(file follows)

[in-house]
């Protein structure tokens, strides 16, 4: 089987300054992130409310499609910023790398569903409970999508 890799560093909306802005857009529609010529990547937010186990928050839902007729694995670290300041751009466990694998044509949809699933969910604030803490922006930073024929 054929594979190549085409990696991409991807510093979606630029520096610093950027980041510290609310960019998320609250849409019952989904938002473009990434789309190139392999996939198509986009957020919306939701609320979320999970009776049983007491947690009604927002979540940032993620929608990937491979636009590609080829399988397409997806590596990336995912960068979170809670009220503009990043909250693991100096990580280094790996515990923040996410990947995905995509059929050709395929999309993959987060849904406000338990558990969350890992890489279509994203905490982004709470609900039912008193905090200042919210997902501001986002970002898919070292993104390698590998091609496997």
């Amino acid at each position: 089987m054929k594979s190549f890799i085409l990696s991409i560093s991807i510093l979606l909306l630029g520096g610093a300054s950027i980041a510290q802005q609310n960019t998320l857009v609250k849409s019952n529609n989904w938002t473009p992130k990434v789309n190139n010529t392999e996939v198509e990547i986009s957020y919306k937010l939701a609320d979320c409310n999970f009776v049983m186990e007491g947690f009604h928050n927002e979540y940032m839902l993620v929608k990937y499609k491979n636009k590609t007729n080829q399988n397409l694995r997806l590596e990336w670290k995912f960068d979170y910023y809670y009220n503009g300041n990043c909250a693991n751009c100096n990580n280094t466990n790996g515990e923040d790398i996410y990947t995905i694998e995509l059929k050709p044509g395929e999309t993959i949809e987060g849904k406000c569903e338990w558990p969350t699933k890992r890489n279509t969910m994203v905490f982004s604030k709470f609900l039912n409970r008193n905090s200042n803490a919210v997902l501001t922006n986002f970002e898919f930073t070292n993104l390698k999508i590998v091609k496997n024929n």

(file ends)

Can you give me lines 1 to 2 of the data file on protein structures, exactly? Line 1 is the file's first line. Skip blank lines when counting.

[in-house]
């Protein structure tokens, strides 16, 4: 089987300054992130409310499609910023790398569903409970999508 890799560093909306802005857009529609010529990547937010186990928050839902007729694995670290300041751009466990694998044509949809699933969910604030803490922006930073024929 054929594979190549085409990696991409991807510093979606630029520096610093950027980041510290609310960019998320609250849409019952989904938002473009990434789309190139392999996939198509986009957020919306939701609320979320999970009776049983007491947690009604927002979540940032993620929608990937491979636009590609080829399988397409997806590596990336995912960068979170809670009220503009990043909250693991100096990580280094790996515990923040996410990947995905995509059929050709395929999309993959987060849904406000338990558990969350890992890489279509994203905490982004709470609900039912008193905090200042919210997902501001986002970002898919070292993104390698590998091609496997």